In March, McDonald's turned its golden arches upside-down for International Women's Day. "We have a long history of supporting women in the workplace, giving them the opportunity to grow and succeed," said spokesperson Lauren Altmin at the time.
But in May, 10 women and girls filed claims with the Equal Employment Opportunity Commission (EEOC) alleging that McDonald's had ignored their complaints about various forms of sexual harassment while working for McDonald's, including, according to Law360, "groping, propositions for sex, lewd comments" and retaliation for reporting harassment.
According to the National Women's Law Center, a 15-year-old cashier in St. Louis alleges that an older male employee said "You have a nice body. Have you ever had white chocolate inside you?" When the girl reported the incident to her manager, she was reportedly told, "You will never win that battle."
One Chicago worker claims that she was asked by her manager if she wanted to see his penis. He later asked "how many penises she could take." After reporting the incident, the woman says, she was fired.
Workers feel that not enough has been done to address issues like these since the claims were filed. And so on September 18th, workers from 10 cities across the country — Chicago, Durham, Kansas City, Los Angeles, Miami, Milwaukee, New Orleans, Orlando, San Francisco and St. Louis — will strike.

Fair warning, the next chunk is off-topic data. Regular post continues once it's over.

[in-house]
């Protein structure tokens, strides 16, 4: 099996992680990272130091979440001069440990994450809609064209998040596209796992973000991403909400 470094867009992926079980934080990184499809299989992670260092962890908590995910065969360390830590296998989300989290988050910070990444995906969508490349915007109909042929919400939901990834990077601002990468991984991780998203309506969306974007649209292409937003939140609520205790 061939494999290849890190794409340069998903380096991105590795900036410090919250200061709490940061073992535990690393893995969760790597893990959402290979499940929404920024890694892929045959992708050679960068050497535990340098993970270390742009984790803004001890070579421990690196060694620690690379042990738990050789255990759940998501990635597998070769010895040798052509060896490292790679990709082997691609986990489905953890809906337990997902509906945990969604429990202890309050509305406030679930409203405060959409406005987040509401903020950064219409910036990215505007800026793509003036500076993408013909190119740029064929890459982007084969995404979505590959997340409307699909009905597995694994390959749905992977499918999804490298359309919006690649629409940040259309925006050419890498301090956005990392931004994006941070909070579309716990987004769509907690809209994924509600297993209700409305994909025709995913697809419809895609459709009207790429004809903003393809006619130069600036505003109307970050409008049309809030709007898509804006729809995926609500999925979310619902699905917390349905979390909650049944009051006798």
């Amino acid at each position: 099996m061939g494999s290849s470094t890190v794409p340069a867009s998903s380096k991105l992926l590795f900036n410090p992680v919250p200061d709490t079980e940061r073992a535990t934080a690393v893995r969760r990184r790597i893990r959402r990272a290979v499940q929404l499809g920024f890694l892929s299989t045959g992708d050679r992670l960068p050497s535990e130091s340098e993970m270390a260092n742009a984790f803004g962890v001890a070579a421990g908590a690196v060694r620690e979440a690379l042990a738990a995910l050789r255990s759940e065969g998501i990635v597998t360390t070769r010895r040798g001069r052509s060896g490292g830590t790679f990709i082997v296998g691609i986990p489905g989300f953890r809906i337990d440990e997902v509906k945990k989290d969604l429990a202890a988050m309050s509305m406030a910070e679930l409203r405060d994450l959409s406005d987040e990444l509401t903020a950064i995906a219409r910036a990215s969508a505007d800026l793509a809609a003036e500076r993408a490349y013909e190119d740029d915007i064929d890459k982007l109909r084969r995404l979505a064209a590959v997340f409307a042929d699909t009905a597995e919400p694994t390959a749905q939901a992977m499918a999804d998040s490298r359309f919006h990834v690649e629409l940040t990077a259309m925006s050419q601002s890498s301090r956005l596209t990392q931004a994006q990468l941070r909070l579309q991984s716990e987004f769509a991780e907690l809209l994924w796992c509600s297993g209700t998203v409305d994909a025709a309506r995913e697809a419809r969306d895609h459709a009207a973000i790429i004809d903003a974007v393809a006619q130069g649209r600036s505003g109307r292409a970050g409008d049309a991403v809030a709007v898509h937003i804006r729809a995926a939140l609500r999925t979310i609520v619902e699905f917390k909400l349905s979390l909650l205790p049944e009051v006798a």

The walkout, which is set to take place at lunchtime, was voted on and approved by "women's committees" organized by McDonald's workers across the country, according to the Associated Press.
The Fight for $15 and the TIME'S UP Legal Defense Fund have each joined to help these workers organize.
"As shown by these charges and thousands of intakes we have received at the Fund from women in every industry, those who report their abuse are often fired, demoted or mocked — and since nothing is done to stop the harassment, nothing changes," Sharyn Tejani, director of TIME'S UP Legal Defense Fund, says in a statement.
In a statement provided to CNBC Make It, McDonald's said it has policies in place intended to protect employees.
"There is no place for harassment or discrimination of any kind at McDonald's," the statement reads. "Since our founding, we've been committed to a culture that fosters the respectful treatment of everyone. We have policies, procedures and training in place that are specifically designed to prevent sexual harassment at our company and company-owned restaurants, and we firmly believe that our franchisees share this commitment."
In response to the recent attention, McDonald's today announced new partnerships with anti-sexual assault nonprofit Rape, Abuse and Incest National Network (RAINN), as well as legal compliance firm Seyfarth Shaw at Work in order to "evolve our policies, procedures and training."
But some workers remain skeptical of the company's commitment to combating harassment.
"They want people to think they care, but they don't care," Tanya Harrell, one of the strike organizers, tells the Associated Press. Harrell filed a report with the EEOC claiming she was teased by two managers for reporting verbal and physical abuse from a co-worker at the New Orleans location where she works.
Going forward, Tejani says that McDonald's has the opportunity to make radical changes to protect women and girls and to lead the way for other major corporations. "McDonald's is perfectly positioned — if it chooses — to take the lead in an industry that's rampant with abuse," she says.
Like this story? Subscribe to CNBC Make It on YouTube!